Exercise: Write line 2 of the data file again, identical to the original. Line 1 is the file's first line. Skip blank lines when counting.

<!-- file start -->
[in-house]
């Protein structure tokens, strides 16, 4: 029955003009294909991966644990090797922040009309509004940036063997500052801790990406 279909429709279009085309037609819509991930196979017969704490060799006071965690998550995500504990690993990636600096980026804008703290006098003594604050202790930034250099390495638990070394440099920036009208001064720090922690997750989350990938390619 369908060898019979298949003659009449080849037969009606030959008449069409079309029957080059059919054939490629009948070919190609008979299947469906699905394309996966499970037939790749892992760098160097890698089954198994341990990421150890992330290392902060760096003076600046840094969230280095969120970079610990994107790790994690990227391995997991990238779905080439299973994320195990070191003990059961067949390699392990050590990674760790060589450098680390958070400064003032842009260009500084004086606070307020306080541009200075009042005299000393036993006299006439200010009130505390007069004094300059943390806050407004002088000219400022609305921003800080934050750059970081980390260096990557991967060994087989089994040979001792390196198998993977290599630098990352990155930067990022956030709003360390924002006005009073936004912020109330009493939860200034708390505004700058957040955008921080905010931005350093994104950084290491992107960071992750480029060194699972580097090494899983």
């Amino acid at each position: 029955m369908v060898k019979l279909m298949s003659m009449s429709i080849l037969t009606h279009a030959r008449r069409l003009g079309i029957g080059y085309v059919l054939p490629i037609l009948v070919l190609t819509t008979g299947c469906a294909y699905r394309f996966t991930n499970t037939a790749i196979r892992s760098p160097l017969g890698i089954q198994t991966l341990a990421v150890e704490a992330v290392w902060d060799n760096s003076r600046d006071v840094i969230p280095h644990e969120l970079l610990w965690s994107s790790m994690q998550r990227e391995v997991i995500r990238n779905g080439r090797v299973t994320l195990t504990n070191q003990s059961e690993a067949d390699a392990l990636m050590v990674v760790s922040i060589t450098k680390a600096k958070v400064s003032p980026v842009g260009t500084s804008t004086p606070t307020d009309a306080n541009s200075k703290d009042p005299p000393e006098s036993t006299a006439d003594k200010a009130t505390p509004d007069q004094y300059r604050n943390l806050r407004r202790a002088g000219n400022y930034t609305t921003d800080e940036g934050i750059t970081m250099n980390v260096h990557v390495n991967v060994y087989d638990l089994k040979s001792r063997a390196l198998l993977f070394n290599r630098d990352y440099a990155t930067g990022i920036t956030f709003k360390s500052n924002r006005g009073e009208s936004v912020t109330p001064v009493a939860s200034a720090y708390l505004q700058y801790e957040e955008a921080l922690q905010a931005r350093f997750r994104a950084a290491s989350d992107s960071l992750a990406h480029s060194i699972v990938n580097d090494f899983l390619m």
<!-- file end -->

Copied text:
């Protein structure tokens, strides 16, 4: 029955003009294909991966644990090797922040009309509004940036063997500052801790990406 279909429709279009085309037609819509991930196979017969704490060799006071965690998550995500504990690993990636600096980026804008703290006098003594604050202790930034250099390495638990070394440099920036009208001064720090922690997750989350990938390619 369908060898019979298949003659009449080849037969009606030959008449069409079309029957080059059919054939490629009948070919190609008979299947469906699905394309996966499970037939790749892992760098160097890698089954198994341990990421150890992330290392902060760096003076600046840094969230280095969120970079610990994107790790994690990227391995997991990238779905080439299973994320195990070191003990059961067949390699392990050590990674760790060589450098680390958070400064003032842009260009500084004086606070307020306080541009200075009042005299000393036993006299006439200010009130505390007069004094300059943390806050407004002088000219400022609305921003800080934050750059970081980390260096990557991967060994087989089994040979001792390196198998993977290599630098990352990155930067990022956030709003360390924002006005009073936004912020109330009493939860200034708390505004700058957040955008921080905010931005350093994104950084290491992107960071992750480029060194699972580097090494899983």